#CritLit2010 The Power of Story as a Critical Literacy Part 1

Stephen in his post of Having Reasons mentions about the importance of reasons in making statements in a connectivist environment.

Owning your own reasons is probably the most critical starting point, and ending point, in personal learning and personal empowerment. To undertake personal learning is to undertake learning for your own reasons, whatever they may be, and the outcome is, ultimately, your being able to articulate, examine, and define those reasons.

What I am after is an articulation of how we would come to be able to make such statements in a connectivist environment. How connectivism moves beyond being a ‘mere’ forming of associations, and allows for a having, and articulation, of reasons.

Stephen also mentions the importance and need of a good story in a theory:

Yes. There needs to be a story here. We need some account of this. Otherwise there’s a big black box in the middle of the theory, which would make it no better than all the other theories.

… and, maybe a bit more accurately, there is a good story here (it is the content matter of the Critical Literacies course) and what we need to be able to state is how and where this fits into learning.
Ulop asks here about what story means to Stephen in his post of How we know

I have mentioned about story in learning here. And so my story continues here…

Photo: From Flickr

Throughout the past two decades (from the 90 to the 2000s), I was often intrigued by the “Best Sellers” “Self-help” books. The front covers often mentioned: “#1 National Bestseller, followed by the number of copies sold, written by a famous writer, a leadership or management guru, or a great philosopher, etc.  Out of curiosity, and a quest for “knowledge”, I was often tempted to buy them.  And after reading the preface, and a browse on the content of some very impressive ones, I would often buy them.

What have I found in common with these self-help books?

The authors often started with Praises for the x edition of the book by various other authors, and the content were filled with rhetorics, compelling great stories (some personal anecdotes, some re-told anecdotes (told by other story tellers), and some remarkable stories of success or resilience.  The most impressive ones would be ones giving an account of people who suffered from poor health and serious diseases (like cancer sufferers or seriously ill people), where they continue to combat their disease with strong wills, and sometimes they won, but at other time lost.  What were the lessons learnt?  That was the story….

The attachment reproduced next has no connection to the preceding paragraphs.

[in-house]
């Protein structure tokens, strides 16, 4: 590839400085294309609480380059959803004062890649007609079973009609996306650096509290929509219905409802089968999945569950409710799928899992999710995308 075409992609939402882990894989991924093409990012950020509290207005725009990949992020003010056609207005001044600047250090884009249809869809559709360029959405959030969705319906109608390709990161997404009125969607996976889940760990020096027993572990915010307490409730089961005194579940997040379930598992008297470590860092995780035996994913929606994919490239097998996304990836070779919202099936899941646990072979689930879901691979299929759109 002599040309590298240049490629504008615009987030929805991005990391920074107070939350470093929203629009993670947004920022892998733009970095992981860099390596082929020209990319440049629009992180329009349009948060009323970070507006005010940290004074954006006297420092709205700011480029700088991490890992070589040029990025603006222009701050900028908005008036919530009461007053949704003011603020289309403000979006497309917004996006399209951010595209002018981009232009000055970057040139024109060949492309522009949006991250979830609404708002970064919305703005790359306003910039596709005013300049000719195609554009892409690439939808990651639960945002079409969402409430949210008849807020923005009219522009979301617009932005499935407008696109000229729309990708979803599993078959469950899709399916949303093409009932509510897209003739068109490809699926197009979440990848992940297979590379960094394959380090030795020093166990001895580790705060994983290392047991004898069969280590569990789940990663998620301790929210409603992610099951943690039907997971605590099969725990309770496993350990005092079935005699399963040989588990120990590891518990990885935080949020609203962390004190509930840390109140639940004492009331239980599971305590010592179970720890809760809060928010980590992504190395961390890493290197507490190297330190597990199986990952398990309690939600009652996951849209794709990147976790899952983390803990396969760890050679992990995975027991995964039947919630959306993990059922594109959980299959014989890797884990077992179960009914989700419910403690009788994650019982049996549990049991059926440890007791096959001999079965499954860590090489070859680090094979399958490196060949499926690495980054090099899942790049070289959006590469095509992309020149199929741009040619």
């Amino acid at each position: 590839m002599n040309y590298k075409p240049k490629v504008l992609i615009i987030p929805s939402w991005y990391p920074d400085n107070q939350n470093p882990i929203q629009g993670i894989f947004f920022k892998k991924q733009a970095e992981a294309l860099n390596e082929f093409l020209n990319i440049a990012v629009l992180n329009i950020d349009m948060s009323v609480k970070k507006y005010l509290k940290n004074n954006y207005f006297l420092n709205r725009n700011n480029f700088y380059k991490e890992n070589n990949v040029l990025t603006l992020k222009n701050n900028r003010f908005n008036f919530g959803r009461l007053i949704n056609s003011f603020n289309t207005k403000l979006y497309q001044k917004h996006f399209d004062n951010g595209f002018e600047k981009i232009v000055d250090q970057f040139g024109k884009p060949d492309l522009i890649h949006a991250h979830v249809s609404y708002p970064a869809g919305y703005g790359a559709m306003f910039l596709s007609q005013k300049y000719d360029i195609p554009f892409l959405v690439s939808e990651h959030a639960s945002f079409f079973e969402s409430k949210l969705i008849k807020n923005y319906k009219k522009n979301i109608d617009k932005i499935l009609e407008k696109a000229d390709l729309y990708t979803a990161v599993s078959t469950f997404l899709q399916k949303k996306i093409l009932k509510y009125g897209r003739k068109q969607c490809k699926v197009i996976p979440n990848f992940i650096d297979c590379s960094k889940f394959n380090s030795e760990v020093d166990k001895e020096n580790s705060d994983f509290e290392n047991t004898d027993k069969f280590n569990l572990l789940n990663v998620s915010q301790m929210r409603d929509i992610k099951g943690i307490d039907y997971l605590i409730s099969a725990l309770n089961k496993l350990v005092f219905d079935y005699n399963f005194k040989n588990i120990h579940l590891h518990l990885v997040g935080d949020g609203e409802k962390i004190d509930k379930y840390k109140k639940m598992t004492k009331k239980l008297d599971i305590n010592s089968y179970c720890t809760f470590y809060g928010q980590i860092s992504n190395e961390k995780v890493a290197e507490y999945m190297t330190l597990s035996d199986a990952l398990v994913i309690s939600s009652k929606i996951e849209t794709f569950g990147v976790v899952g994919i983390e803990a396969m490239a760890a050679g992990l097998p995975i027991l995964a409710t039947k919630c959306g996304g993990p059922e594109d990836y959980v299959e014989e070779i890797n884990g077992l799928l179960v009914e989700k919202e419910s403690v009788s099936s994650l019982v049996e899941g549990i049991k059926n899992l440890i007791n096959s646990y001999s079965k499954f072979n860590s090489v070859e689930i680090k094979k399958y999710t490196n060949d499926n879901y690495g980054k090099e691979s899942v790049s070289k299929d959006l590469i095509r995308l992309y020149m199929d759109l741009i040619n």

Here is a quote written by Rumi – This Longing: Poetry, Teaching Stories and Letters of Rumi, translated by Coleman Barks and John Moyne, page 36 Shambala Publications, 2000.

There are two kinds of intelligence: One acquired, as a child in school memorizes facts and concepts from books and from what the teacher says, collecting information from the traditional sciences as well as from the new sciences.

With such intelligence you rise in the world. You get ranked ahead or behind others in regard to your competence in retaining information.  You stroll with this intelligence in an out of fields of knowledge, getting always more marks on your preserving tablets.

There is another kind of tablet, one already completed and preserved inside you.  A spring overflowing its springbox. A freshness in the center of the chest.  This other intelligence does not turn yellow or stagnate. It’s fluid, and it doesn’t move from outside to inside through the conduits of plumbing-learning.


Teachers who could tell good stories win. Why are self-help authors so successful in reaching millions of readers, where teachers could only reach a class of students behind close doors, under the traditional education.  Again, it was the affordance due to the semiotics (syntax, pragmatics, and semantics) and powerful use of “language of story” all embedded in stories, told and retold by great story tellers.

One of the interesting stories was: Some of those stories were often told by somebody else.  So, would the story be a make-up, an exaggeration, or a metaphor?  I don’t know, but it is the good story that impresses us.

Another sort of story would relate to our emotions and feelings.

Here are the reactions to disappointment as outlined in Lee B. (1998). The Power Principle – Influence with Honor

Disappointment -> Discouragement -> Depression -> Despondence -> Despair -> Defeat -> Destruction

Lee then explains about power shift – From powerless to powerful with his experience of conducting a five-day leadership development training workshop with the senior members of a large financial group in the Northeast.